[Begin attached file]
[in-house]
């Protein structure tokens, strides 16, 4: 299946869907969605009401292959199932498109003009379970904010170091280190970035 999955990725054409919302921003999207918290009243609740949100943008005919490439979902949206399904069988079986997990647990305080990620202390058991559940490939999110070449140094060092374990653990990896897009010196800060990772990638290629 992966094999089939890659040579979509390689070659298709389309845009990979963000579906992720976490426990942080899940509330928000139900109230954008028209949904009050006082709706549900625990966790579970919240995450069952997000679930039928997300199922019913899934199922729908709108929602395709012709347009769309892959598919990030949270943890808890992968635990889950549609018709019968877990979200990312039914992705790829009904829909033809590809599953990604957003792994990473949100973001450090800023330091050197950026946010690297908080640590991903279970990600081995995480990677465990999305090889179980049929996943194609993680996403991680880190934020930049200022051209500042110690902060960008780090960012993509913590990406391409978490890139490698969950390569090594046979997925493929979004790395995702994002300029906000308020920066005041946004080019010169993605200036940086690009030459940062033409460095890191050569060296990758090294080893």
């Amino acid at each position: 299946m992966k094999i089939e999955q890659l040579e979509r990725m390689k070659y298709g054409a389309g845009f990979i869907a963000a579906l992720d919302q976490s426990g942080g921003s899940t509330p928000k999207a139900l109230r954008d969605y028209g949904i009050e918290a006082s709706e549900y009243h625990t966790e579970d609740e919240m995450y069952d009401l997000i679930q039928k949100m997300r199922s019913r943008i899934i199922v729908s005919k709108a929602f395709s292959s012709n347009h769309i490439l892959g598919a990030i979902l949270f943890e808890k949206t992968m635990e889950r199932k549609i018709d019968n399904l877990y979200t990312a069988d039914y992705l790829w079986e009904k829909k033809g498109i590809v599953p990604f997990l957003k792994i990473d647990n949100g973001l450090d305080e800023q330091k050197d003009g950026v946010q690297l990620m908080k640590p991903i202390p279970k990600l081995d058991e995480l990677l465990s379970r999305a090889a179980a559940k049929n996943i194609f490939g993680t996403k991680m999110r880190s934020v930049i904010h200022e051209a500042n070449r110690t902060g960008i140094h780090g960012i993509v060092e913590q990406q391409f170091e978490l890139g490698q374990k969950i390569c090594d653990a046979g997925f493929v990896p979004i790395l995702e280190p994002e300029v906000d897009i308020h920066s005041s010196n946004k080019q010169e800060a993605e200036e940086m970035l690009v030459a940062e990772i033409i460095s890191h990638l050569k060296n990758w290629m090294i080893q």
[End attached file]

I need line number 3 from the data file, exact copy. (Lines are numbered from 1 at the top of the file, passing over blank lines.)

């Amino acid at each position: 299946m992966k094999i089939e999955q890659l040579e979509r990725m390689k070659y298709g054409a389309g845009f990979i869907a963000a579906l992720d919302q976490s426990g942080g921003s899940t509330p928000k999207a139900l109230r954008d969605y028209g949904i009050e918290a006082s709706e549900y009243h625990t966790e579970d609740e919240m995450y069952d009401l997000i679930q039928k949100m997300r199922s019913r943008i899934i199922v729908s005919k709108a929602f395709s292959s012709n347009h769309i490439l892959g598919a990030i979902l949270f943890e808890k949206t992968m635990e889950r199932k549609i018709d019968n399904l877990y979200t990312a069988d039914y992705l790829w079986e009904k829909k033809g498109i590809v599953p990604f997990l957003k792994i990473d647990n949100g973001l450090d305080e800023q330091k050197d003009g950026v946010q690297l990620m908080k640590p991903i202390p279970k990600l081995d058991e995480l990677l465990s379970r999305a090889a179980a559940k049929n996943i194609f490939g993680t996403k991680m999110r880190s934020v930049i904010h200022e051209a500042n070449r110690t902060g960008i140094h780090g960012i993509v060092e913590q990406q391409f170091e978490l890139g490698q374990k969950i390569c090594d653990a046979g997925f493929v990896p979004i790395l995702e280190p994002e300029v906000d897009i308020h920066s005041s010196n946004k080019q010169e800060a993605e200036e940086m970035l690009v030459a940062e990772i033409i460095s890191h990638l050569k060296n990758w290629m090294i080893q």